‘God makes the rivers to flow. They tire not, nor Do they cease from flowing. May the river of my Life flow into the sea of love that is the Lord.’ -The Rig Veda-
Blue Mountain Center of Meditation (Organization founded by Easwaran)
Youtube Homepage - Eknath Easwaran Videos
Gods Makes the Rivers To Flow: An Anthology of the World’s Sacred Poetry and Prose (1982)
Eknath Easwaran
In Summary

Excerpts from the greatest spiritual writers of all time are collected into one work. While the various authors span a range of religions, timeframes and cultures, they each offer a similar message of eternal life, hope and peace.


From a young age, Eknath Easwaran was blessed with a wise spiritual mentor who would ascend every morning to the temple to worship Shiva and return with a flower for her beloved student. Placing the flower behind his ear, she would repeat, ‘May you be like Markandeya!’ Markandeya was a legendary and pious disciple of the god Shiva and had apparently even escaped an early death through his devotion. His mentor hoped the same love for the divine would shelter Easwaran throughout his life.  

That mentor was Easwaran’s grandmother and her continuous blessings seem to have paid off. After moving to the United States in 1959, Easwaran would become renowned not only for his translations of famed Eastern texts, such as the Upanishads and the Bhagavad Gita but also for his practice of Passage Meditations – a repetition of memorised verses from the great sacred texts.  

God Makes the Rivers to Run was written to facilitate the exercise of this practice in the hope that Easwaran might bless others with the same love for God his grandmother once bestowed upon him.  


When asked how he was able to craft the world’s greatest sculptures, Michelangelo supposedly responded that they were already complete before he ever picked up a chisel; he merely set them free from all the excess. In the same way, Easwaran argues that we are all complete in our Self, yet we require a chipping away of the false perceptions and ideas we cling to. Meditation is our chisel, and the passages in this collection aim to distil the wisdom of these texts by ‘slicing off’ all that does not belong to us, revealing our true divine nature.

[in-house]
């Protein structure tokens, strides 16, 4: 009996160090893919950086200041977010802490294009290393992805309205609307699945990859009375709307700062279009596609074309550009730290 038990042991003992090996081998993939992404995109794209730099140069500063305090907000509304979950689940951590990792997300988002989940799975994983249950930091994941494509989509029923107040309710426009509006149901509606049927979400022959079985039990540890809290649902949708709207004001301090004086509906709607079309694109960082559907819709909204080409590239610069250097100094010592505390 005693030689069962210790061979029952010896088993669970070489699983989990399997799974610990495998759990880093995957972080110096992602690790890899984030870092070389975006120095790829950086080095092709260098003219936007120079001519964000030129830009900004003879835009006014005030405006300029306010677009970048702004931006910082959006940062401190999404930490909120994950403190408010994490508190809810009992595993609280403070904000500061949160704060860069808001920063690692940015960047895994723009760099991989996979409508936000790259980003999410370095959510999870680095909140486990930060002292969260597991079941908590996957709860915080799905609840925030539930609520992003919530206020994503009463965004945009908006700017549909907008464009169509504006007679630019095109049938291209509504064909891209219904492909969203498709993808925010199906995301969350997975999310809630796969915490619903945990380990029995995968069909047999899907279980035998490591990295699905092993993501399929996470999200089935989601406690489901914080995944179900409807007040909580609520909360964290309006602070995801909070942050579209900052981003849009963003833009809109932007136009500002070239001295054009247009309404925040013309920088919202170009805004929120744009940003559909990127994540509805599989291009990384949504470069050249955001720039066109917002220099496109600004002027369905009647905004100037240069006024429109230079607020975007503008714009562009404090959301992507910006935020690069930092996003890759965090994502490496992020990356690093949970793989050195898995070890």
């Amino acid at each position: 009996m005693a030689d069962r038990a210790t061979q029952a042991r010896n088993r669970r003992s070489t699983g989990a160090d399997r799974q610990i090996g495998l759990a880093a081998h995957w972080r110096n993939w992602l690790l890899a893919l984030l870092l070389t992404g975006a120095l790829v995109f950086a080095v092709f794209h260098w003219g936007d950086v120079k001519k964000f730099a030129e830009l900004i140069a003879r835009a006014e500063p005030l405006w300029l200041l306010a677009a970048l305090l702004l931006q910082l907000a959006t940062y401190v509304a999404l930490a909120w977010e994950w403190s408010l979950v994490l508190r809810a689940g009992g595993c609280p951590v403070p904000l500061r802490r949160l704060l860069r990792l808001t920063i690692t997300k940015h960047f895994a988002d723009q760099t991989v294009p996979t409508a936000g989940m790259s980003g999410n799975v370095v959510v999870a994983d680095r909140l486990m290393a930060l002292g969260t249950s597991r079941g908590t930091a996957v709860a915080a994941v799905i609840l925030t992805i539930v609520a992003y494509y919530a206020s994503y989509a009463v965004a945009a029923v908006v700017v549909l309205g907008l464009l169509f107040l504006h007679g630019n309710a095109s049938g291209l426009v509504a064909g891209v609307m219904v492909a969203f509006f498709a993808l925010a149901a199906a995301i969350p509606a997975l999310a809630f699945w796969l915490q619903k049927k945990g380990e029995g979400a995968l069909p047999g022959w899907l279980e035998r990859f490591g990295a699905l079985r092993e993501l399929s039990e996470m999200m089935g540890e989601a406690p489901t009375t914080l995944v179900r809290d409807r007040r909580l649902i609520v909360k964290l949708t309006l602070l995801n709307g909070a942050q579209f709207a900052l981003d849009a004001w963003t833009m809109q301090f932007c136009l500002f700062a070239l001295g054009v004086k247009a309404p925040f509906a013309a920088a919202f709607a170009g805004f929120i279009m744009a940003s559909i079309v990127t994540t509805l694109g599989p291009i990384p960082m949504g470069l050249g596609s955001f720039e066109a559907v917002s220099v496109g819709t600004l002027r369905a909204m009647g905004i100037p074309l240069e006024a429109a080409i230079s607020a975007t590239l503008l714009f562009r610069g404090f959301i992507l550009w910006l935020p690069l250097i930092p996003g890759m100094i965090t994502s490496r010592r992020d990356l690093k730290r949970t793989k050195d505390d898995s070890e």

The excerpts from the spiritual masters are loosely divided into three sections. Part one, labelled ‘At the Source,’ focuses on God as the ground of our existence. Citing writers from Catholic, Orthodox, Protestant, Hindu, Buddhist and Jewish traditions, Easwaran reveals them all to have one common theme: God is our universal source and our universal goal. With focused attention, we can purify our minds from selfish desire and learn to see the divine in all.  

Part two, called ‘Deep Currents’, expands upon this theme by centring on selfless love and the yearning of our souls for unity with the divine. Songs, prayers and chants from across the ages speak about this transmuted love and call us to their higher vision of the world. The final section, ‘Joining the Sea,’ speaks further of this transformative experience of divine oneness and how it alters our perception of pain and suffering, revealing them to be necessary parts of our journey home.  


Following these inspirational passages, Easwaran offers his own message – namely, how to use these verses on a spiritual journey of your own.  

He identifies an eightfold path of growth:

  1. Set aside at least thirty minutes for daily meditation on a chosen passage.  
  1. Repeat it consistently, being sure to choose only those sections that belong to your own spiritual tradition.  
  1. Slow down your life and learning, work better to reflect and to act in freedom.
  1. Give your full mental attention to one thing at a time.  
  1. Spend time discriminating between the media and influences you will and won’t allow into your life.  
  1. Put others first: when we change self-centred ways of acting, speaking, and thinking, we become more flexible and loving.
  1. Become a part of a spiritual fellowship that can encourage you along the way.  
  1. Spend another half hour on spiritual readings, consistently challenging yourself to learn and grow further.  

While every spiritual tradition might sing in a different key, according to Easwaran, they are all part of one continuous song that melodiously comforts us and calls us along the pathway towards our heavenly goal. In other words, the work demonstrates the striking similarities of various religions without losing sight of the voices that make each one distinctive.  

Yet the work aspires to be more than merely a study of great religious texts; rather, extensive attention is given to how this chorus of voices from across the traditions can speak to your life. A large section at the end of the work is devoted to how the book ought to be used, and another separate chapter outlines the proper method of Passage Meditation – Easwaran’s greatest contribution to spiritual studies. Consequently, readers from all cultures and backgrounds can expect to find something valuable in this modern classic.  

Further Reading By This Author

Easwaran has written extensively, including translations of the Upanishads, the Bhagavad Gita and the Dhammapada. His original works include Passage Meditation and Mantram Handbook.

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